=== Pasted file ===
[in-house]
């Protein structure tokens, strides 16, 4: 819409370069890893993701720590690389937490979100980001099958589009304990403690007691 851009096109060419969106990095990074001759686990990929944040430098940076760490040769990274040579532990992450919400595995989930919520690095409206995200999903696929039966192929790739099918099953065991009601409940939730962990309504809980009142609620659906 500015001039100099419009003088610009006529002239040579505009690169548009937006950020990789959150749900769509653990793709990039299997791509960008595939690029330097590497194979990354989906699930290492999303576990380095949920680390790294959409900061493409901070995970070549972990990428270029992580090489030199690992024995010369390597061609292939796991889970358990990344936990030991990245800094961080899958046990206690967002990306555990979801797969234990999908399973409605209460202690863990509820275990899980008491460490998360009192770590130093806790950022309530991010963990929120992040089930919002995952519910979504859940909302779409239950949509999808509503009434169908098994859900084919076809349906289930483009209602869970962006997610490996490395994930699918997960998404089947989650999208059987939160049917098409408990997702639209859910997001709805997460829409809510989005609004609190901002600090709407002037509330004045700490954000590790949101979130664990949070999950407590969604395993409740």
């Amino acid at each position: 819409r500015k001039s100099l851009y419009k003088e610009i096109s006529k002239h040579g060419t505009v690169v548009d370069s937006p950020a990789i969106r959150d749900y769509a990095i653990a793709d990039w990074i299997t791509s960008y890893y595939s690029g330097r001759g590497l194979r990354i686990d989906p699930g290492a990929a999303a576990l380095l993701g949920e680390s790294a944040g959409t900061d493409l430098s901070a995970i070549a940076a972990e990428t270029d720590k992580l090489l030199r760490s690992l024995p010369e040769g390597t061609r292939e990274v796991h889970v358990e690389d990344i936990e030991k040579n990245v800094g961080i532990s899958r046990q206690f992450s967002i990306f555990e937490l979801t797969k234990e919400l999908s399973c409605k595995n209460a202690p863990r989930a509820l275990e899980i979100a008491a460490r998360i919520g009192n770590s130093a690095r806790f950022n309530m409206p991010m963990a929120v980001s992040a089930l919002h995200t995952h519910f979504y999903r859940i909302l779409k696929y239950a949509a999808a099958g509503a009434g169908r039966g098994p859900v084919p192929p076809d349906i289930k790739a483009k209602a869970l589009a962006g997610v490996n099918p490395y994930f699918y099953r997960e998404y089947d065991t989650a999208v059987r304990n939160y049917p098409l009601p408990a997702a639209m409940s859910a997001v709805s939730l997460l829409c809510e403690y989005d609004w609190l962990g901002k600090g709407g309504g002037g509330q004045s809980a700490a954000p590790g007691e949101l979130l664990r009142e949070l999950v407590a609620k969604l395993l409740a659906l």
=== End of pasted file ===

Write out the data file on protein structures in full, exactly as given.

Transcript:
[in-house]
């Protein structure tokens, strides 16, 4: 819409370069890893993701720590690389937490979100980001099958589009304990403690007691 851009096109060419969106990095990074001759686990990929944040430098940076760490040769990274040579532990992450919400595995989930919520690095409206995200999903696929039966192929790739099918099953065991009601409940939730962990309504809980009142609620659906 500015001039100099419009003088610009006529002239040579505009690169548009937006950020990789959150749900769509653990793709990039299997791509960008595939690029330097590497194979990354989906699930290492999303576990380095949920680390790294959409900061493409901070995970070549972990990428270029992580090489030199690992024995010369390597061609292939796991889970358990990344936990030991990245800094961080899958046990206690967002990306555990979801797969234990999908399973409605209460202690863990509820275990899980008491460490998360009192770590130093806790950022309530991010963990929120992040089930919002995952519910979504859940909302779409239950949509999808509503009434169908098994859900084919076809349906289930483009209602869970962006997610490996490395994930699918997960998404089947989650999208059987939160049917098409408990997702639209859910997001709805997460829409809510989005609004609190901002600090709407002037509330004045700490954000590790949101979130664990949070999950407590969604395993409740």
């Amino acid at each position: 819409r500015k001039s100099l851009y419009k003088e610009i096109s006529k002239h040579g060419t505009v690169v548009d370069s937006p950020a990789i969106r959150d749900y769509a990095i653990a793709d990039w990074i299997t791509s960008y890893y595939s690029g330097r001759g590497l194979r990354i686990d989906p699930g290492a990929a999303a576990l380095l993701g949920e680390s790294a944040g959409t900061d493409l430098s901070a995970i070549a940076a972990e990428t270029d720590k992580l090489l030199r760490s690992l024995p010369e040769g390597t061609r292939e990274v796991h889970v358990e690389d990344i936990e030991k040579n990245v800094g961080i532990s899958r046990q206690f992450s967002i990306f555990e937490l979801t797969k234990e919400l999908s399973c409605k595995n209460a202690p863990r989930a509820l275990e899980i979100a008491a460490r998360i919520g009192n770590s130093a690095r806790f950022n309530m409206p991010m963990a929120v980001s992040a089930l919002h995200t995952h519910f979504y999903r859940i909302l779409k696929y239950a949509a999808a099958g509503a009434g169908r039966g098994p859900v084919p192929p076809d349906i289930k790739a483009k209602a869970l589009a962006g997610v490996n099918p490395y994930f699918y099953r997960e998404y089947d065991t989650a999208v059987r304990n939160y049917p098409l009601p408990a997702a639209m409940s859910a997001v709805s939730l997460l829409c809510e403690y989005d609004w609190l962990g901002k600090g709407g309504g002037g509330q004045s809980a700490a954000p590790g007691e949101l979130l664990r009142e949070l999950v407590a609620k969604l395993l409740a659906l």